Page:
Over time, the coffee gets stronger and stronger and stronger. 5-7 minutes is usually right for a balanced brew, but most percolator users just let it keep going until they’re finished drinking coffee for the day.
Let’s look at the advantages of this method:
- No Frills Brewing — Set it up, let it work, and enjoy the coffee
- Choose Your Strength — You can stop the brewing when the coffee’s right for you
And now the disadvantages:
- Easy Over-Extraction — Making overly bitter coffee is pretty easy even if you’re careful
- The Coffee Boils — Even if you don’t over-extract, boiling usually damages flavor
The Final Mug Of Coffee
While the brewing method matters, it’s really the end result that you’re after. Let’s compare the final mugs of coffee from each device.
- Moka Pot Coffee — An espresso-like coffee beverage that’s rich, concentrated, and can be enjoyed as-is, diluted with hot water, or mixed with steamed milk. If you’re wanting something like home espresso but don’t want to dump lots of money on a fancy machine, this is an excellent way to have a similar (but not quite as intense) experience without breaking the bank.
- Percolator Coffee — Regular black coffee that can be tailored to your tastes since you can stop the brew at any time. Generally has a noticeable bitterness from the high brewing temperature and is often overly-concentrated from brewing for too long. Still tasty if you can get the hang of stopping it at the right time.
As you can tell, these two coffee experiences are quite different. One’s a cheap alternative to espresso, the other’s just another form of black coffee. Which one sounds like it more so fits your flavor preferences?
Which One Should You Buy?
I cannot make this decision for you, but I can show you some scenarios to help you see how these brewers may be better fits for certain coffee preferences or lifestyles.
- You enjoy camping and making coffee in the great outdoors. Both brewers are easy to use on the trail, but percolators are better at caffeinating larger groups of people since you can keep refilling the pot for hours and hours, whereas the moka pot only brews a specific amount of coffee each session.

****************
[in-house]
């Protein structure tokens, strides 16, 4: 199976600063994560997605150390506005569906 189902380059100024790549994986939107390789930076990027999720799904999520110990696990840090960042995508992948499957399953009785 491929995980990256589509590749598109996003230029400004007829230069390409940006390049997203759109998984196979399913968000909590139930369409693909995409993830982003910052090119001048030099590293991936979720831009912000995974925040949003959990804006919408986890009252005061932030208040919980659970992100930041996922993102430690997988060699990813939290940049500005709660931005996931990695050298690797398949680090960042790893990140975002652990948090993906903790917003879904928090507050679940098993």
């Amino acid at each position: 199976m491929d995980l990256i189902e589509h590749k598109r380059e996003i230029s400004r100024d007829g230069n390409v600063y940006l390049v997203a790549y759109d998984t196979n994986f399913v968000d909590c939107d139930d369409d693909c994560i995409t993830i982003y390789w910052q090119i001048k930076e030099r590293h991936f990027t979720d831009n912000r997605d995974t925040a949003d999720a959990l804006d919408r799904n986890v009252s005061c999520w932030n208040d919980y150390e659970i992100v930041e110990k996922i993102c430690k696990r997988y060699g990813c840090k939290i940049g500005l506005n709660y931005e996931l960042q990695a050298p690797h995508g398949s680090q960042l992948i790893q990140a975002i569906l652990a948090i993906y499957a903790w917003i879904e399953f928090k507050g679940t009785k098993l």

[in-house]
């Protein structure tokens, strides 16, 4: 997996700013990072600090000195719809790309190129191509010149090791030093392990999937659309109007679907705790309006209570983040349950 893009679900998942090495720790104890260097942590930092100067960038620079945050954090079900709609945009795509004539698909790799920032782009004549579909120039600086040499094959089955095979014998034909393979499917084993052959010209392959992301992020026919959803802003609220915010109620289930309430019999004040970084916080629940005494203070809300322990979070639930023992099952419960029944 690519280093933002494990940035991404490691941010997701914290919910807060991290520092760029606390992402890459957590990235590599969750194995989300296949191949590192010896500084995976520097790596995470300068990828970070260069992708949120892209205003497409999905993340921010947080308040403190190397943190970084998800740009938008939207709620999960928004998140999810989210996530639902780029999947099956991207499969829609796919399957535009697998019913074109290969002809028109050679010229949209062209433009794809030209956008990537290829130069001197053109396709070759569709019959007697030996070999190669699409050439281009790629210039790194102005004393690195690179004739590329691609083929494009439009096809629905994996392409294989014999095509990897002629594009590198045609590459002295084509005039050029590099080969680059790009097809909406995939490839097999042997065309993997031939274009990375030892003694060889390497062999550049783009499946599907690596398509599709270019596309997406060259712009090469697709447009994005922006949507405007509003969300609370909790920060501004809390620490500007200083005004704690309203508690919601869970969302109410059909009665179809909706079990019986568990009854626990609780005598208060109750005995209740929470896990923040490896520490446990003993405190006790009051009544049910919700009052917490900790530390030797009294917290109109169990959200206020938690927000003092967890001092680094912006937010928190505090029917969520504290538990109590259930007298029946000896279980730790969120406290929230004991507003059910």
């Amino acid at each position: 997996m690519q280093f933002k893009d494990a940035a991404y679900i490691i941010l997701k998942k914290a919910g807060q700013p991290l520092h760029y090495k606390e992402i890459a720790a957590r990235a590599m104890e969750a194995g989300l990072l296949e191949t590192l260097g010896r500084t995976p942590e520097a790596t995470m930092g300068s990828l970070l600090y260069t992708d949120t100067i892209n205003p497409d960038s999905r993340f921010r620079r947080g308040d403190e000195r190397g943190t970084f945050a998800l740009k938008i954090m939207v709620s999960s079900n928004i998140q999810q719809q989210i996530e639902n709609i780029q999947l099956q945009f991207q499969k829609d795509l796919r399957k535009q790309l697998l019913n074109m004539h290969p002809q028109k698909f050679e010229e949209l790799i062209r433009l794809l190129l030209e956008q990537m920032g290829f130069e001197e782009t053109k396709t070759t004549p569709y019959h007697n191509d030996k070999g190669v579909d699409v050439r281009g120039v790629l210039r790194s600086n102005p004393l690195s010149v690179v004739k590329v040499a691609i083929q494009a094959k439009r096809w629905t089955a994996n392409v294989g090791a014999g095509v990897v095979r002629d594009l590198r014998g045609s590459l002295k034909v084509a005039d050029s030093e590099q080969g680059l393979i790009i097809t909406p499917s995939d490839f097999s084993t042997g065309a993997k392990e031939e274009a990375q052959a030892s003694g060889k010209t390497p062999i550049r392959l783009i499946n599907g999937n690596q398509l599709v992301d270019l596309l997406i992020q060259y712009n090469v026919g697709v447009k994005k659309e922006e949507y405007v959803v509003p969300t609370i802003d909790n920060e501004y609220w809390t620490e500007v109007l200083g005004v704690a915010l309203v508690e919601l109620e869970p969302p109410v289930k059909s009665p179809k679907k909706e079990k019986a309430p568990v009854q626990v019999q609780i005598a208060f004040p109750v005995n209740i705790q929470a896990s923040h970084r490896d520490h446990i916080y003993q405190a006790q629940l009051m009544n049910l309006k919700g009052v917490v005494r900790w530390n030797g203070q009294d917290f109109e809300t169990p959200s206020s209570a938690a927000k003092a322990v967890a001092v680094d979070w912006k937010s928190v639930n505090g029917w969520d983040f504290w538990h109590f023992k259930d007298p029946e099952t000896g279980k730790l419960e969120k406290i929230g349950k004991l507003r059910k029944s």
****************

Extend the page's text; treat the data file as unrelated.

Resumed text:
- You want to make cappuccinos and americanos at home. Moka pot coffee is concentrated enough to make drinks very similar to cappuccinos and americanos (though not exactly the same, since it’s not true espresso). Percolators, on the other hand, cannot make coffee concentrated enough for this.
- You want to make balanced, nuanced specialty coffee. Moka pots give you the chance to brew rich and balanced shots of concentrated coffee. Percolators, sadly, tend to produce bitter coffee that lacks nuance or complexity, thanks largely to the super high brewing temperature.
My preference? Moka pots all the way. They’re simple to use once you get the hang of them, they make versatile concentrated coffee that’s akin to home espresso, and the coffee quality is usually a lot higher.
In the end, it’s not the brewer that really makes or breaks your daily mug of coffee… it’s the beans. If you start with stale and low-grade beans, your final mug will taste stale and low-grade. Use specialty-grade beans, however, and your mug will sing with flavor.